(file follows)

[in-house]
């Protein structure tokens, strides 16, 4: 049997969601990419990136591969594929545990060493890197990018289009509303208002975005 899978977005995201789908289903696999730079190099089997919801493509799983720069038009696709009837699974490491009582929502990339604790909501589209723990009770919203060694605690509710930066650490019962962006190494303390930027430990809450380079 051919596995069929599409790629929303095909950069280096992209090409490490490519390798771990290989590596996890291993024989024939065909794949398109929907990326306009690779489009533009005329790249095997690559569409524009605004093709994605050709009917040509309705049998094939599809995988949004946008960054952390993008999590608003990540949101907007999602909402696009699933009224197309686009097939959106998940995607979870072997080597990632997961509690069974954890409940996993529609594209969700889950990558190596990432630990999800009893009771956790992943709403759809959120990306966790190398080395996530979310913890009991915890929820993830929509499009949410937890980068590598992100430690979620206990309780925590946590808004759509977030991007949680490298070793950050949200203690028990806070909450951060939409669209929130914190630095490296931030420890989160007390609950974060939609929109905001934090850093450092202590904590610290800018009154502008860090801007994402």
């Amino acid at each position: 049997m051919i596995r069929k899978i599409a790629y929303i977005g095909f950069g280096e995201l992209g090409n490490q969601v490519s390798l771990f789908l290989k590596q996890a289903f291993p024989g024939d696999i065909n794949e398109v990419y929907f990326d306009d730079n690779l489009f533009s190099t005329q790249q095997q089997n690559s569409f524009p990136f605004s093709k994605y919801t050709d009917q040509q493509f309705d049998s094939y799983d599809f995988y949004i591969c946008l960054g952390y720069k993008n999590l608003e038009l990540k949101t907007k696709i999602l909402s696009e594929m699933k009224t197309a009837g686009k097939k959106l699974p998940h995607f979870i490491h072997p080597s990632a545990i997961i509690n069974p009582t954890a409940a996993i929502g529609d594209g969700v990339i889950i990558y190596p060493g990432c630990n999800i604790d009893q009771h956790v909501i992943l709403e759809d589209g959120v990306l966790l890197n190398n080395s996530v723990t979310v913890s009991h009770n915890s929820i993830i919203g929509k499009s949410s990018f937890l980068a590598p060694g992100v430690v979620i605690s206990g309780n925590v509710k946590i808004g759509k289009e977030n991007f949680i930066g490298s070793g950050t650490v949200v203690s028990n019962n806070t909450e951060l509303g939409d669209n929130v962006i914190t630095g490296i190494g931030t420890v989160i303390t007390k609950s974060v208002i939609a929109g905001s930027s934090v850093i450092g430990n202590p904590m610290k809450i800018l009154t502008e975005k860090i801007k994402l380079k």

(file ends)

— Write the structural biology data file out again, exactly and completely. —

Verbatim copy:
[in-house]
């Protein structure tokens, strides 16, 4: 049997969601990419990136591969594929545990060493890197990018289009509303208002975005 899978977005995201789908289903696999730079190099089997919801493509799983720069038009696709009837699974490491009582929502990339604790909501589209723990009770919203060694605690509710930066650490019962962006190494303390930027430990809450380079 051919596995069929599409790629929303095909950069280096992209090409490490490519390798771990290989590596996890291993024989024939065909794949398109929907990326306009690779489009533009005329790249095997690559569409524009605004093709994605050709009917040509309705049998094939599809995988949004946008960054952390993008999590608003990540949101907007999602909402696009699933009224197309686009097939959106998940995607979870072997080597990632997961509690069974954890409940996993529609594209969700889950990558190596990432630990999800009893009771956790992943709403759809959120990306966790190398080395996530979310913890009991915890929820993830929509499009949410937890980068590598992100430690979620206990309780925590946590808004759509977030991007949680490298070793950050949200203690028990806070909450951060939409669209929130914190630095490296931030420890989160007390609950974060939609929109905001934090850093450092202590904590610290800018009154502008860090801007994402």
């Amino acid at each position: 049997m051919i596995r069929k899978i599409a790629y929303i977005g095909f950069g280096e995201l992209g090409n490490q969601v490519s390798l771990f789908l290989k590596q996890a289903f291993p024989g024939d696999i065909n794949e398109v990419y929907f990326d306009d730079n690779l489009f533009s190099t005329q790249q095997q089997n690559s569409f524009p990136f605004s093709k994605y919801t050709d009917q040509q493509f309705d049998s094939y799983d599809f995988y949004i591969c946008l960054g952390y720069k993008n999590l608003e038009l990540k949101t907007k696709i999602l909402s696009e594929m699933k009224t197309a009837g686009k097939k959106l699974p998940h995607f979870i490491h072997p080597s990632a545990i997961i509690n069974p009582t954890a409940a996993i929502g529609d594209g969700v990339i889950i990558y190596p060493g990432c630990n999800i604790d009893q009771h956790v909501i992943l709403e759809d589209g959120v990306l966790l890197n190398n080395s996530v723990t979310v913890s009991h009770n915890s929820i993830i919203g929509k499009s949410s990018f937890l980068a590598p060694g992100v430690v979620i605690s206990g309780n925590v509710k946590i808004g759509k289009e977030n991007f949680i930066g490298s070793g950050t650490v949200v203690s028990n019962n806070t909450e951060l509303g939409d669209n929130v962006i914190t630095g490296i190494g931030t420890v989160i303390t007390k609950s974060v208002i939609a929109g905001s930027s934090v850093i450092g430990n202590p904590m610290k809450i800018l009154t502008e975005k860090i801007k994402l380079k």